Years ago my wife volunteered me as an umpire for my daughter’s softball league. “What possessed you to volunteer me?” I asked. “I don’t know the first thing about being an umpire”. “Not to worry”, was her quick reply, “The league is desperate for umpires and besides, I signed you up for umpire class.” Yes, there’s a class for umpires who call the games played by 9 year-old girls. I was somewhat reassured. “After all”, I thought, “how hard can it be to make the call?”
When I was a kid, baseball games were “umpired” by a high-school kid who stood with his clipboard behind the pitcher and called every ball, strike and out with the self-confidence of a matador. Democracy, like crying, was unheard of in a baseball game. No one argued with the umpire. His word was final. And, parents never attended the games which were all played in the daytime while dads worked and moms worked even harder.
During umpire class, I learned the rules and was told that as a “new” umpire I had responsibility only for third base and my role was merely to assist the head umpire. I felt assured that I could easily play the back-up and at least do as well as that high-school kid that called our games all those years ago. The first few games went without incident. Very few 9 year-old girls hit the ball hard enough to clear the infield and the parents spent more time socializing than following the action of games that ended in scores of 1-0 or 2-1. My confidence grew. “Heck, making the call is easy”, I told myself.
Then, the inevitable occurred. The head umpire went AWOL before a key game leaving me alone without keys to the equipment room. So, I couldn’t chalk the baselines nor place the bases. The once neatly manicured field now had grass that was about four feet high. And, the field lay directly below the flight path of Dulles International Airport … more on that later. Parents arrived early and packed the stands. I hadn’t seen crowds of that size attend professional ballgames.
I spoke with the two managers, explaining that I was the lone umpire and that if we were going to proceed with the game we’d be running the bases without there being any bases or chalk lines. There being no chance of rain, we decided to proceed with the game. “Don’t worry,” said both managers, “We’ve got your back. We really appreciate your letting us play.” A massive roar of approval rose from the stands. My daughter Erin was so proud of me … her father … the head umpire. The guy who would make the call.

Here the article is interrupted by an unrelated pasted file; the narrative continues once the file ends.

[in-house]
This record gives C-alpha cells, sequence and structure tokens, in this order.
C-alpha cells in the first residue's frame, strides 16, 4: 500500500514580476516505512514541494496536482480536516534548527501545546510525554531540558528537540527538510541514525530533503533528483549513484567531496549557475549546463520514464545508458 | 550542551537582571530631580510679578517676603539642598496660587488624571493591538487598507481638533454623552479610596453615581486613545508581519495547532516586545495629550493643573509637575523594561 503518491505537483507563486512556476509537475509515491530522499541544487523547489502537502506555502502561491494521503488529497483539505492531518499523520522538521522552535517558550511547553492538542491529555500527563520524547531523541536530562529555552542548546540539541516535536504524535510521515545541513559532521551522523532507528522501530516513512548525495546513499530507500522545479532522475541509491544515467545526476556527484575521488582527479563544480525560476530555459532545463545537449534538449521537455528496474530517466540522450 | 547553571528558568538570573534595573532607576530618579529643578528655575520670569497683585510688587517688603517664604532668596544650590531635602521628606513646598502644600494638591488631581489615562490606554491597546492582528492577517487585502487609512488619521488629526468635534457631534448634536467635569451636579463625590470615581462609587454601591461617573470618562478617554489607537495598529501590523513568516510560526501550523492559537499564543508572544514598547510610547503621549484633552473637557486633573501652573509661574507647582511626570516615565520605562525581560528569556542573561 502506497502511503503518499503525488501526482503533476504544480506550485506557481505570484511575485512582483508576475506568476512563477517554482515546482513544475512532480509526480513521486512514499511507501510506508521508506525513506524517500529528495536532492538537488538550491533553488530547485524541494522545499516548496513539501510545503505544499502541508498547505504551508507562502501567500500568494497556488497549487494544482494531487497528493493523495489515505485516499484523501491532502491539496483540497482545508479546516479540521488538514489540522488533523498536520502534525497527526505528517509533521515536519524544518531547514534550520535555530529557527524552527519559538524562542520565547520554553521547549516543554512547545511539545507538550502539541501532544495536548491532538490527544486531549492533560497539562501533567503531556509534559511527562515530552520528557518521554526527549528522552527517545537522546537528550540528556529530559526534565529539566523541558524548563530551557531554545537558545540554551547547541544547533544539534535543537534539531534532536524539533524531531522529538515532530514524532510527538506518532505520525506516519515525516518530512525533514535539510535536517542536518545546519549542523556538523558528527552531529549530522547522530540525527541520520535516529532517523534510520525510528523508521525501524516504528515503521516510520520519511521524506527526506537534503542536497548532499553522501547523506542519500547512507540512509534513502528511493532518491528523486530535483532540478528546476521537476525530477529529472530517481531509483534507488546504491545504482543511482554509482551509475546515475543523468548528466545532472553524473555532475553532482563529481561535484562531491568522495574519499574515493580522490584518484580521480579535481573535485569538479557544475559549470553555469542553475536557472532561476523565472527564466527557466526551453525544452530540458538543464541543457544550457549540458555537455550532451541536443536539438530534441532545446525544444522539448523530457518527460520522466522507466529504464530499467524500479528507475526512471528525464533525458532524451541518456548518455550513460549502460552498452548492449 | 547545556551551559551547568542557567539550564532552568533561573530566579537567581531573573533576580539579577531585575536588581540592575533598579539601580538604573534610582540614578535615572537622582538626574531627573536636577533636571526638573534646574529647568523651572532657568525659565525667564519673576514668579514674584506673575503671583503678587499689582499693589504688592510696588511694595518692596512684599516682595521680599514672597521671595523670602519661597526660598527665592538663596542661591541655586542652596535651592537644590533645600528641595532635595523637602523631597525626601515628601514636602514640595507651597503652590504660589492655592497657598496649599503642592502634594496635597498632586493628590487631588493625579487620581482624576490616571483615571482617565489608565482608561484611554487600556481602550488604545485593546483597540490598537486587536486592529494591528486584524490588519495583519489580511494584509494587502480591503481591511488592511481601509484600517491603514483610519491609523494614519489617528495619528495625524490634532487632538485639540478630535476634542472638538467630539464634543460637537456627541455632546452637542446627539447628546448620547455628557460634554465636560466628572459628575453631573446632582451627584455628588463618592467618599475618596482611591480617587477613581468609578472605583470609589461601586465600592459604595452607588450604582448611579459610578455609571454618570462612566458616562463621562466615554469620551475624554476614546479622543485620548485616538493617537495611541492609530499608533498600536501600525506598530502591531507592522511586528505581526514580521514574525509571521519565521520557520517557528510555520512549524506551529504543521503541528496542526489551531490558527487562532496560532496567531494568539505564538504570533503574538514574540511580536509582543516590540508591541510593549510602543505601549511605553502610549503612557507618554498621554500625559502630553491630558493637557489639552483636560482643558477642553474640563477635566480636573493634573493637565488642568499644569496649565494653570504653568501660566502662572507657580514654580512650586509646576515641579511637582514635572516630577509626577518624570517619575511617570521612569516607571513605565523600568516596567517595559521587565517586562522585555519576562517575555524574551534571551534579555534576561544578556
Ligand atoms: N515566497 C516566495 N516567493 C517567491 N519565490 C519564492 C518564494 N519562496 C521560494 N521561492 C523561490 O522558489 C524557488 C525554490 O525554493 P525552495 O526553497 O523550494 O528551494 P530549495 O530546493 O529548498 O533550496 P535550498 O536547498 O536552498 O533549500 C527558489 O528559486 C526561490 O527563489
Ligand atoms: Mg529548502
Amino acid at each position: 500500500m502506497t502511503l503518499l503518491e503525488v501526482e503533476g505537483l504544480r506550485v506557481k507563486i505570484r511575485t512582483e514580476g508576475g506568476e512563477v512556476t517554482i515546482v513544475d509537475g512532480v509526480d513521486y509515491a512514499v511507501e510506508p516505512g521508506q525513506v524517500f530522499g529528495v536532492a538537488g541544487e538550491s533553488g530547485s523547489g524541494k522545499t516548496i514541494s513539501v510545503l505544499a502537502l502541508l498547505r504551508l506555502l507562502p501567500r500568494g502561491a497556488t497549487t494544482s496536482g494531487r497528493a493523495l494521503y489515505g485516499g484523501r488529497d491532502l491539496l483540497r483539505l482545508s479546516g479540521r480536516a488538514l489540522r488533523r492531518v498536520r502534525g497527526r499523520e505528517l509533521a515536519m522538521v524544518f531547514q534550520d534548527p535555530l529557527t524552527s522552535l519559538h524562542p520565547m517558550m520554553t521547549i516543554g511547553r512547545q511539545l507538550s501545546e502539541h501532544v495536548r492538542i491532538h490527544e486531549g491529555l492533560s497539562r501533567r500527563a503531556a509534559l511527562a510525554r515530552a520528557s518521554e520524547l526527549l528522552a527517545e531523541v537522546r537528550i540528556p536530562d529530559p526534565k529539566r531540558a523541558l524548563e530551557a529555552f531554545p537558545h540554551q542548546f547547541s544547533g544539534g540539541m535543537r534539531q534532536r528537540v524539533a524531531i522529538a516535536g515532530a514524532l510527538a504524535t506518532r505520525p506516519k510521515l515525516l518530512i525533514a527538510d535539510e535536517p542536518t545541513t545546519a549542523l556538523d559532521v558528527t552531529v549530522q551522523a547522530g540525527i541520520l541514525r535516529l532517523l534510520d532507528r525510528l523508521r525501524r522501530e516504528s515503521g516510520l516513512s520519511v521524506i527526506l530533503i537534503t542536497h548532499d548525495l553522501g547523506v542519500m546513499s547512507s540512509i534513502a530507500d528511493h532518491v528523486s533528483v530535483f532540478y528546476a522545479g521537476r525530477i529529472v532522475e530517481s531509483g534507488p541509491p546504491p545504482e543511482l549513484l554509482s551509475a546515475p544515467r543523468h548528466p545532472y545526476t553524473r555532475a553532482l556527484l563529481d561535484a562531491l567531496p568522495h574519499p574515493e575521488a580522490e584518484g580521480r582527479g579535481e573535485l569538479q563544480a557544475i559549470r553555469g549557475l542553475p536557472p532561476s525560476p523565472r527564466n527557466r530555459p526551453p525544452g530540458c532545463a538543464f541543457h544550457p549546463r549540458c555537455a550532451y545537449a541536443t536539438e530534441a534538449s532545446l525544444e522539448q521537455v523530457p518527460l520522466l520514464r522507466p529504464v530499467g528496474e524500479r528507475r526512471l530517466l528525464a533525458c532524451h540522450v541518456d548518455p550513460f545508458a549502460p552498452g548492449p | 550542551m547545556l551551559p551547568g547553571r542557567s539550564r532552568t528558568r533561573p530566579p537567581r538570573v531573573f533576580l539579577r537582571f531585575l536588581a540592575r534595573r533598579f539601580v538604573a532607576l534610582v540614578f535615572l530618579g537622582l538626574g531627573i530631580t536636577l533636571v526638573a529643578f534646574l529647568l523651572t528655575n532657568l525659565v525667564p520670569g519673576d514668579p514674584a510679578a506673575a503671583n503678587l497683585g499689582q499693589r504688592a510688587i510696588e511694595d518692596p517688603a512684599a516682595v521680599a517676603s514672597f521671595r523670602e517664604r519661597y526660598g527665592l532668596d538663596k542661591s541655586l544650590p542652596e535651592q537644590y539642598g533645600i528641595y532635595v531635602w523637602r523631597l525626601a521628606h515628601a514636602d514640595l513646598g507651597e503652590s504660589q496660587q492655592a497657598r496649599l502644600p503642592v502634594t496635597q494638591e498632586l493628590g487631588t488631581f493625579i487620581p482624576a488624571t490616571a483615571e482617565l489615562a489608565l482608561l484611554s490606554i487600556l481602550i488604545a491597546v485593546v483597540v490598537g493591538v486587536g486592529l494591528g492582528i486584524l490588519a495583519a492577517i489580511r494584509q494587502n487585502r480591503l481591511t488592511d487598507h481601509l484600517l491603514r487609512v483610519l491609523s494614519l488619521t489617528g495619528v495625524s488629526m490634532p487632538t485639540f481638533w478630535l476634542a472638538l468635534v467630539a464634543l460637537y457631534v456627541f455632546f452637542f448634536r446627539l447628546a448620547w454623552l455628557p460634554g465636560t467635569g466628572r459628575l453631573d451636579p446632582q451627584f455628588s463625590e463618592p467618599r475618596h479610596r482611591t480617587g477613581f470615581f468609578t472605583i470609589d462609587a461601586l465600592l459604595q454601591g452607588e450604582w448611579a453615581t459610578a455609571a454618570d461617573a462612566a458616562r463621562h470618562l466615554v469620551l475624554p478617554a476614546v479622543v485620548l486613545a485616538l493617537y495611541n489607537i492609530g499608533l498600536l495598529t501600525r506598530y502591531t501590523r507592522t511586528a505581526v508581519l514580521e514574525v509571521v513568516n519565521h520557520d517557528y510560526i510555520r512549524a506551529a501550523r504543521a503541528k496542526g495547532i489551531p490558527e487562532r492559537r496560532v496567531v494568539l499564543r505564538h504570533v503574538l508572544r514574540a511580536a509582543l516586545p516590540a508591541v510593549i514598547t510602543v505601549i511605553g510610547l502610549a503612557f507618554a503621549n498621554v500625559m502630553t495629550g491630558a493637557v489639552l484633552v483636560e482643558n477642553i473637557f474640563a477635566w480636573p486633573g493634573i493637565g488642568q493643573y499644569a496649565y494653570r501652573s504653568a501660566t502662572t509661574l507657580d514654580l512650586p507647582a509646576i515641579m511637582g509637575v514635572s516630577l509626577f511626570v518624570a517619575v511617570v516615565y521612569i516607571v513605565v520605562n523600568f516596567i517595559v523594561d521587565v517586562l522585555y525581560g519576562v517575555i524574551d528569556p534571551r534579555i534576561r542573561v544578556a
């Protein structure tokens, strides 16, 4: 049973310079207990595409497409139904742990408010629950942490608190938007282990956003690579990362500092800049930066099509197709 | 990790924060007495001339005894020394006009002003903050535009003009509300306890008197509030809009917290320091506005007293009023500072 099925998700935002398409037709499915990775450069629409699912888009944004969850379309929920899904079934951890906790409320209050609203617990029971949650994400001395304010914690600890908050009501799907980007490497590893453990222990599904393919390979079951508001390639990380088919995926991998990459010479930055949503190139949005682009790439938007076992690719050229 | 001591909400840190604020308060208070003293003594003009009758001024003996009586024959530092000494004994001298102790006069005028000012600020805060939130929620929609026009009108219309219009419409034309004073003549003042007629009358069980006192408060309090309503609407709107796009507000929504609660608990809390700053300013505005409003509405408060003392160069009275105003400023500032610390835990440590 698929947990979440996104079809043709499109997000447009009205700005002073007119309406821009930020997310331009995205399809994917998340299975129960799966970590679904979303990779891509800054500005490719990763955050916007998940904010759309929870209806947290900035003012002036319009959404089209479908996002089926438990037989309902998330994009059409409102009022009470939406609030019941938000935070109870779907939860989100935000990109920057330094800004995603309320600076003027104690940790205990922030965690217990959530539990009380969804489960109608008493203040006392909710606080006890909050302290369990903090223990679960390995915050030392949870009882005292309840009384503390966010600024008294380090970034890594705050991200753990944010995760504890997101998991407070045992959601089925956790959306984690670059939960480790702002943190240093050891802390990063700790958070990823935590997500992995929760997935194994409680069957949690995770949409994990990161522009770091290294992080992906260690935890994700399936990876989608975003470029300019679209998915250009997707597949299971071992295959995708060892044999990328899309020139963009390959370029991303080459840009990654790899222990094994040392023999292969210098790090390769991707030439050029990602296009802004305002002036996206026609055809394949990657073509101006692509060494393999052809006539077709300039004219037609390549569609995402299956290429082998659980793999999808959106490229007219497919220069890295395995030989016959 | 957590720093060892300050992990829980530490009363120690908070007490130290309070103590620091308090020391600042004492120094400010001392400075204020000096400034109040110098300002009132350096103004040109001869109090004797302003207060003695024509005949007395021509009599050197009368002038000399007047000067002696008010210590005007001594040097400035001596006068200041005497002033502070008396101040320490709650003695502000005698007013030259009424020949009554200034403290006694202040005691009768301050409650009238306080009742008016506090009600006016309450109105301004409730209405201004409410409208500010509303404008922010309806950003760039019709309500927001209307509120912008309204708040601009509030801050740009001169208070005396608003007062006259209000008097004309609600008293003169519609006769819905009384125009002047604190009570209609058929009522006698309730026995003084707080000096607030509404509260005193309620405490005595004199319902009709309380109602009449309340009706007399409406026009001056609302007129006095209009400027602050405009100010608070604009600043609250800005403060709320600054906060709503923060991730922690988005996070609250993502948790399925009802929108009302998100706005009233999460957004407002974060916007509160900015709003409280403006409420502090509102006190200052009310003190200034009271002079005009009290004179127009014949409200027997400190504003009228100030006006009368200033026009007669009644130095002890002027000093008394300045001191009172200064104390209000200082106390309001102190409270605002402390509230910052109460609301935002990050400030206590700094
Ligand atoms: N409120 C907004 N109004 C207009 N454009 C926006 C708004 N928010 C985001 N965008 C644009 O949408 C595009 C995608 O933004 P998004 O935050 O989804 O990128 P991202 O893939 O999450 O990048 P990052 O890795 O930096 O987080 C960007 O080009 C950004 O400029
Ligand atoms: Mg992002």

The game started slowly. My confidence soared. “This will be easy”, I reassured myself. But the 3rd inning opened with a flurry of hits with the first three girls getting on base. Were these the same girls who only a few games earlier could barely hit the ball out of the infield? With the bases loaded the 4th batter hit a screaming line drive over third base. “Foul”, I yelled quickly, knowing that any hesitation would be a sign of weakness. “Foul?” screamed the manager of the visiting team? “Are you blind? That was fair by a mile!” Suddenly every parent on his side of the fence snapped. I hadn’t seen rage like that since “Psycho”. There was no way I could back down. I had to stand by my call. I called both Managers over and asked for a little support. The parents were whipping themselves into a frenzy. And then the SST flew overhead. It was so loud, it drowned out the yelling and screaming and quickly silenced the crowd. Everyone got hold of their senses. The game continued and I lived to see another day of umpiring. I couldn’t tell you the final score. But, the girls had a good time, in spite of their parents.
There's a lesson in here somewhere. It’s easy to be a critic, to sit on the sideline and second guess the person making the call. As a leader in your business you’ve undoubtedly made some tough calls. And you’ve probably been second-guessed by many and maybe even yourself. Take heart in the fact that you made the call. As Dwight Eisenhower said, “Farming looks mighty easy when your plow is a pen and you’re a thousand miles from the cornfield.”